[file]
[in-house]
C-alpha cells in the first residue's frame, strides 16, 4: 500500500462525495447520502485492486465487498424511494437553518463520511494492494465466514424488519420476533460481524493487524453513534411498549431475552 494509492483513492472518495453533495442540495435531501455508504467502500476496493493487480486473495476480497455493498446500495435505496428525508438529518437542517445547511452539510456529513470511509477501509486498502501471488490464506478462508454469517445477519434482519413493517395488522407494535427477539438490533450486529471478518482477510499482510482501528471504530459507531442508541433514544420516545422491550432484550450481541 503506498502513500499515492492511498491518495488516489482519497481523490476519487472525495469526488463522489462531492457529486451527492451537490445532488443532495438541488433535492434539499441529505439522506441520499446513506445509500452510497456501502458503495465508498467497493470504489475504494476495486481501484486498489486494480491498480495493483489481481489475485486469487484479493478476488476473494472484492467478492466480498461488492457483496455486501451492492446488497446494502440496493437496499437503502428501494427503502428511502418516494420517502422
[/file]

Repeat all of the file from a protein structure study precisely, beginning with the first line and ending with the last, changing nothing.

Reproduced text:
[in-house]
C-alpha cells in the first residue's frame, strides 16, 4: 500500500462525495447520502485492486465487498424511494437553518463520511494492494465466514424488519420476533460481524493487524453513534411498549431475552 494509492483513492472518495453533495442540495435531501455508504467502500476496493493487480486473495476480497455493498446500495435505496428525508438529518437542517445547511452539510456529513470511509477501509486498502501471488490464506478462508454469517445477519434482519413493517395488522407494535427477539438490533450486529471478518482477510499482510482501528471504530459507531442508541433514544420516545422491550432484550450481541 503506498502513500499515492492511498491518495488516489482519497481523490476519487472525495469526488463522489462531492457529486451527492451537490445532488443532495438541488433535492434539499441529505439522506441520499446513506445509500452510497456501502458503495465508498467497493470504489475504494476495486481501484486498489486494480491498480495493483489481481489475485486469487484479493478476488476473494472484492467478492466480498461488492457483496455486501451492492446488497446494502440496493437496499437503502428501494427503502428511502418516494420517502422